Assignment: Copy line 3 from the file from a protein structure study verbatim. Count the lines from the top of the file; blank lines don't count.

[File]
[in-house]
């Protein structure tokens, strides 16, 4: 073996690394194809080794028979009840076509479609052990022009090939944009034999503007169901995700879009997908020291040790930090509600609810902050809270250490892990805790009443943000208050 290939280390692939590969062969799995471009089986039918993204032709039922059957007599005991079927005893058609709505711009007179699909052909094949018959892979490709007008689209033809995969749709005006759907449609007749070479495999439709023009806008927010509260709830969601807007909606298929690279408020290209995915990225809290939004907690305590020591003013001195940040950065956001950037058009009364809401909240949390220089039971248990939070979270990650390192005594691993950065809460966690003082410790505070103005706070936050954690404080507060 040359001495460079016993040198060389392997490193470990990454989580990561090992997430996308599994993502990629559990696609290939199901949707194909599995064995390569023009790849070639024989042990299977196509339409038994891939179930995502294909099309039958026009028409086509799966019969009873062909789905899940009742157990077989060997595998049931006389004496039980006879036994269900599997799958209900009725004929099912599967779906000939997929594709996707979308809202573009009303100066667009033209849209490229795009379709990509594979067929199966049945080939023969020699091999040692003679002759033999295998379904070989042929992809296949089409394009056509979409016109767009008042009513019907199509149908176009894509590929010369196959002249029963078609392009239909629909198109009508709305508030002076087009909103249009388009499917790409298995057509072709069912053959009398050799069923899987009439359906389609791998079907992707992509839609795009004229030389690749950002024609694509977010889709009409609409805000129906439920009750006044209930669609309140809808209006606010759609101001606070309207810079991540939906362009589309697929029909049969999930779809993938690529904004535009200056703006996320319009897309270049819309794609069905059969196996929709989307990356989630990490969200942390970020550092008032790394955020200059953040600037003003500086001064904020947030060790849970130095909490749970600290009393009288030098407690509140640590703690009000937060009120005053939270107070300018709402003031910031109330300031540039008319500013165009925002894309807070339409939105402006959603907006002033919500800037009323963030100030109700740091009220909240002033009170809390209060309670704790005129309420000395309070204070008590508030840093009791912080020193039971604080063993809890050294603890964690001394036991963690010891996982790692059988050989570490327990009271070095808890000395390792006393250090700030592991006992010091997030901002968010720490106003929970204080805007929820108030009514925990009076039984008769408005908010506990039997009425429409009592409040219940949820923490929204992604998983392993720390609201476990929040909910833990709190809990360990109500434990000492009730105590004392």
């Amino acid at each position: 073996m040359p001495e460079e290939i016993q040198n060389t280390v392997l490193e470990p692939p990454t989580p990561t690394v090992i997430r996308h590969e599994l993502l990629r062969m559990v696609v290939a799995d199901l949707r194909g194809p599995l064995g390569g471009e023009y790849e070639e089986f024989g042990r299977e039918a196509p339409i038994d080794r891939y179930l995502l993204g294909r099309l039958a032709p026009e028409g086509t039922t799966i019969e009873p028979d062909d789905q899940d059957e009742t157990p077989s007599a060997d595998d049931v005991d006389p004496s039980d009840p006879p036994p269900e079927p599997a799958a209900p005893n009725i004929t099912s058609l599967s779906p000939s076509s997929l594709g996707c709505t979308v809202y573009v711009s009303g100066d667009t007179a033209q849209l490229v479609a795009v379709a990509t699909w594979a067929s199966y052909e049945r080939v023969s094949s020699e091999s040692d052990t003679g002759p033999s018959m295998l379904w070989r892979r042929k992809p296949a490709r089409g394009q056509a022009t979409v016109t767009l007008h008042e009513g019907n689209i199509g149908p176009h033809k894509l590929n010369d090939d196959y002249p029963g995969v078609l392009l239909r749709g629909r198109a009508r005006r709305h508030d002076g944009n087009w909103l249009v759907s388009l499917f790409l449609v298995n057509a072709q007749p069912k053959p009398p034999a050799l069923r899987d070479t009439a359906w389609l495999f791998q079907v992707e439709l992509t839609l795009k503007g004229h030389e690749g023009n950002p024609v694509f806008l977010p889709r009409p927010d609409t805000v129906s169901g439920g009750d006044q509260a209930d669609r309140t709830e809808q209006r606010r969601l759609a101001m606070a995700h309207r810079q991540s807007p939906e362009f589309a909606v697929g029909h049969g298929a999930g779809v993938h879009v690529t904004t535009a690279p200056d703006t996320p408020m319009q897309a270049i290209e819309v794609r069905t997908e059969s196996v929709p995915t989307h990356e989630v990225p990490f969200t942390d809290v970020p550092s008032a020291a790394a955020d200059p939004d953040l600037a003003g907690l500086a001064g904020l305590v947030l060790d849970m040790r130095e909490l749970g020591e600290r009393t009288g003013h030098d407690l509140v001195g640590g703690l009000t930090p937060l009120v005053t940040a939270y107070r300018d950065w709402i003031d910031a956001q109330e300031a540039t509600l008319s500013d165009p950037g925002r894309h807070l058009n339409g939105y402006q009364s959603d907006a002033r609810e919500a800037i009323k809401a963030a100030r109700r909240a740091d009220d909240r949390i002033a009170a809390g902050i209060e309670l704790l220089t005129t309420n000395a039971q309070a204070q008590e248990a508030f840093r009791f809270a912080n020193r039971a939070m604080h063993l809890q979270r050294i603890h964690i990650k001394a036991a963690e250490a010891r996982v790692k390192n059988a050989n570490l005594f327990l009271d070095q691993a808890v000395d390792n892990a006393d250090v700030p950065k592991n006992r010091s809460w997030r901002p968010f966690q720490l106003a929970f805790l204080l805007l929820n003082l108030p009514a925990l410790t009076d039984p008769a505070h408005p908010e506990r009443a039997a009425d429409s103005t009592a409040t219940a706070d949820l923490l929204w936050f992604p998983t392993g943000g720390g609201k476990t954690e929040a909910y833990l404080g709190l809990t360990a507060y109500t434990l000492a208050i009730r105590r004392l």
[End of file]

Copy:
């Amino acid at each position: 073996m040359p001495e460079e290939i016993q040198n060389t280390v392997l490193e470990p692939p990454t989580p990561t690394v090992i997430r996308h590969e599994l993502l990629r062969m559990v696609v290939a799995d199901l949707r194909g194809p599995l064995g390569g471009e023009y790849e070639e089986f024989g042990r299977e039918a196509p339409i038994d080794r891939y179930l995502l993204g294909r099309l039958a032709p026009e028409g086509t039922t799966i019969e009873p028979d062909d789905q899940d059957e009742t157990p077989s007599a060997d595998d049931v005991d006389p004496s039980d009840p006879p036994p269900e079927p599997a799958a209900p005893n009725i004929t099912s058609l599967s779906p000939s076509s997929l594709g996707c709505t979308v809202y573009v711009s009303g100066d667009t007179a033209q849209l490229v479609a795009v379709a990509t699909w594979a067929s199966y052909e049945r080939v023969s094949s020699e091999s040692d052990t003679g002759p033999s018959m295998l379904w070989r892979r042929k992809p296949a490709r089409g394009q056509a022009t979409v016109t767009l007008h008042e009513g019907n689209i199509g149908p176009h033809k894509l590929n010369d090939d196959y002249p029963g995969v078609l392009l239909r749709g629909r198109a009508r005006r709305h508030d002076g944009n087009w909103l249009v759907s388009l499917f790409l449609v298995n057509a072709q007749p069912k053959p009398p034999a050799l069923r899987d070479t009439a359906w389609l495999f791998q079907v992707e439709l992509t839609l795009k503007g004229h030389e690749g023009n950002p024609v694509f806008l977010p889709r009409p927010d609409t805000v129906s169901g439920g009750d006044q509260a209930d669609r309140t709830e809808q209006r606010r969601l759609a101001m606070a995700h309207r810079q991540s807007p939906e362009f589309a909606v697929g029909h049969g298929a999930g779809v993938h879009v690529t904004t535009a690279p200056d703006t996320p408020m319009q897309a270049i290209e819309v794609r069905t997908e059969s196996v929709p995915t989307h990356e989630v990225p990490f969200t942390d809290v970020p550092s008032a020291a790394a955020d200059p939004d953040l600037a003003g907690l500086a001064g904020l305590v947030l060790d849970m040790r130095e909490l749970g020591e600290r009393t009288g003013h030098d407690l509140v001195g640590g703690l009000t930090p937060l009120v005053t940040a939270y107070r300018d950065w709402i003031d910031a956001q109330e300031a540039t509600l008319s500013d165009p950037g925002r894309h807070l058009n339409g939105y402006q009364s959603d907006a002033r609810e919500a800037i009323k809401a963030a100030r109700r909240a740091d009220d909240r949390i002033a009170a809390g902050i209060e309670l704790l220089t005129t309420n000395a039971q309070a204070q008590e248990a508030f840093r009791f809270a912080n020193r039971a939070m604080h063993l809890q979270r050294i603890h964690i990650k001394a036991a963690e250490a010891r996982v790692k390192n059988a050989n570490l005594f327990l009271d070095q691993a808890v000395d390792n892990a006393d250090v700030p950065k592991n006992r010091s809460w997030r901002p968010f966690q720490l106003a929970f805790l204080l805007l929820n003082l108030p009514a925990l410790t009076d039984p008769a505070h408005p908010e506990r009443a039997a009425d429409s103005t009592a409040t219940a706070d949820l923490l929204w936050f992604p998983t392993g943000g720390g609201k476990t954690e929040a909910y833990l404080g709190l809990t360990a507060y109500t434990l000492a208050i009730r105590r004392l």